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Ok, first of all, I would be a bit 'apprehensive' myself about the former Power Rangers director, Koichi Sakamoto, directing this martial arts epic from the off-start. However, as we're introduced to Johnny Yong Bosch (as seen above) portraying a former Yakuza assassin known as 'Jack Ellis/Hiroki' trying to escape from his own tortured past of crime and murder, we are guaranteed from the off-set a performance which is both compelling and incredible to watch. Therefore, I felt compelled to put to print, my feelings on the 2008 action/thriller Broken Path which hasn't received a lot of commercial attention or critical review to my surprise; but is one satisfying kick-ass movie, which will keep you entertained to the very bitter end.
We're invited, firstly to witness the despicable act of Yakuza members snatching away a child, which is barely out of his infancy, from his mother's arms. A terrible way to recruit new members into their ranks; but it's revealed this is how our hero became a part of their so-called family. This tragedy shapes the atmosphere of the rest of the movie, and characters within, as most of the members did not choose this way of life; but were conditioned to become highly-trained killers who are merciless in their approach. Not only this, but from a young age, they are conditioned to believe that their 'family' comes first above all else. It's this blind loyalty that drives Jack's relentless pursuers throughout the movie; to enact cold-blooded revenge upon him, and his loved ones, for leaving the Yakuza to start a family of his own.
The main story begins by introducing us to Jack and his wife hosting a house warming at their new home, in what I think is Texas, but I could be wrong. Immediately, we get the sense that the couple feels out of place and awkward, as newcomers often do, but it's emphasised even more against the desolate background of their new country home. Despite this, both Jack and Lisa are getting prepared to spend the summer settling in; while their daughter Maddie goes off to summer camp. Sounds pretty ideal right? Wrong, my friend, so wrong.
After this initial breather, things become sinister and dark fast, as Jack awakes from a nightmare to entirely new one; that awaits him in the form of his former Yakuza associates. They've obviously tracked him down; and begin a mass onslaught of brutal attacks against him and his wife. They're out for bloody revenge; and relentlessly pursue the couple throughout their own property, in order to deal it.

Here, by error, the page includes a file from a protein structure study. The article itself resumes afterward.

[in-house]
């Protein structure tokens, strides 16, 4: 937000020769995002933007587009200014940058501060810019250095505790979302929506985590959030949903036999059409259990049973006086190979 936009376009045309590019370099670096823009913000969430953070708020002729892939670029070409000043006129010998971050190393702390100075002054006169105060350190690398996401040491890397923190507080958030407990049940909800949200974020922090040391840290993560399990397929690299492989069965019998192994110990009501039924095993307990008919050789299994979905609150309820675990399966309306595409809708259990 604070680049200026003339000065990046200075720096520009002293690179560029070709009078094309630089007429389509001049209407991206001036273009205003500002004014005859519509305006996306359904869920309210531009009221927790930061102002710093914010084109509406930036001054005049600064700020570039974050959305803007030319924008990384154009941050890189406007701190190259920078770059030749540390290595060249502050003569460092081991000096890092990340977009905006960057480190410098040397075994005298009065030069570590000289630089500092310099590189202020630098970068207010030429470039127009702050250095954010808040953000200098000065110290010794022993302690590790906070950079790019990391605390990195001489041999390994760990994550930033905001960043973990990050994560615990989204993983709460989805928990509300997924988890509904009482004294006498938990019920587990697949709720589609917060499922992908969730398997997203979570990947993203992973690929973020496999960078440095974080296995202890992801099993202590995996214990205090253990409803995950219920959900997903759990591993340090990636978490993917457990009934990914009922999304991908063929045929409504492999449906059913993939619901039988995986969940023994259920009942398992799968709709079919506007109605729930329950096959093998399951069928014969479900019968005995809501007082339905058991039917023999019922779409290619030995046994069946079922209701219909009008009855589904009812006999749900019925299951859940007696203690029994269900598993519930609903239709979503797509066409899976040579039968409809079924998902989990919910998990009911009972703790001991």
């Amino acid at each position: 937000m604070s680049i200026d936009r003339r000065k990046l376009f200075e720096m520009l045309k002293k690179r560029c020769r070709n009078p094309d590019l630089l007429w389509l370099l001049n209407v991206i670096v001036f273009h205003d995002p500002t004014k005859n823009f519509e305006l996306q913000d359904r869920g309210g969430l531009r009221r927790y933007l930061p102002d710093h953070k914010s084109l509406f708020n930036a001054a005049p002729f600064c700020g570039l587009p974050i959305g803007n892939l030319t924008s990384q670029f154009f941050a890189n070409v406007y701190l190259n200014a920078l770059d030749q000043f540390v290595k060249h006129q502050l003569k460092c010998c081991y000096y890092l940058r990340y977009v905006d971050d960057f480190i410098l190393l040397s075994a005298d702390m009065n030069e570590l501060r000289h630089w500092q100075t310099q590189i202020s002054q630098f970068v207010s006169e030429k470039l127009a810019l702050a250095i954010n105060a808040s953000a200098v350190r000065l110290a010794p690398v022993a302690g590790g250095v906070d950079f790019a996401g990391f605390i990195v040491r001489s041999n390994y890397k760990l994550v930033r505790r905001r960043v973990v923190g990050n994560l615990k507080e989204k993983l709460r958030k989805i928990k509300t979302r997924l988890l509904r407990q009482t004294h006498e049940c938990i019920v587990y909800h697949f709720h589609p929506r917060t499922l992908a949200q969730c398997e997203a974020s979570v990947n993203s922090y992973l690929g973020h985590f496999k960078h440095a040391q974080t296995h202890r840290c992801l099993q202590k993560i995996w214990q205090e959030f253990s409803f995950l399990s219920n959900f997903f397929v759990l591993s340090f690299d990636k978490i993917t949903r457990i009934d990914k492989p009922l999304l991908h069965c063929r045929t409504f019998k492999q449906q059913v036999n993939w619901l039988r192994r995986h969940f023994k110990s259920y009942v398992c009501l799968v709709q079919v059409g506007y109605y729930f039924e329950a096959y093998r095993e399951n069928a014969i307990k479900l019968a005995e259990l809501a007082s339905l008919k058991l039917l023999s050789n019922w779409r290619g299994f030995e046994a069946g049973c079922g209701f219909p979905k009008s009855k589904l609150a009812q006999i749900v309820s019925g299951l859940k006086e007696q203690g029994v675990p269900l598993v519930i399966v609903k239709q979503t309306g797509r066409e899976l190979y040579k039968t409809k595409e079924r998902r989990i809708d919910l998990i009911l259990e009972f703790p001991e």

Fight scene after fight scene, blow after blow dealt, and punishment after cruel punishment in the damning Texas heat; endured by our lead and his wife makes for a satisfying, if slightly sadistic, slew of entertainment to follow. The Yakuza members are given cartoonish appearances, but take sick pleasure in tormenting the couple, throughout each deadly encounter. Each fight scene sheds a little more light on Jack's dark past, his connection to his assailants (one in particular to look out for called 'Yoshi' portrayed by the great Daniel Southworth), and his extensive training makes him more than capable of defending himself in a tight corner.
Overall, the martial arts, stunts and choreography performed were very entertaining and expertly implemented throughout the revenge/action flick. I particularly loved seeing Johnny Yong Bosch and Daniel Southworth; as an unbeatable tag team performing moves together in synchronization and timing to best their enemies every time; and it's these moments that are worthy of some of the best action I've seen on screen to date.
So if you're an action fanatic and are out for a taste of blood, then check out this hidden gem; guaranteed to bring a satisfying end to a tumultuous tide of brutal fist fights and bloody revenge to follow.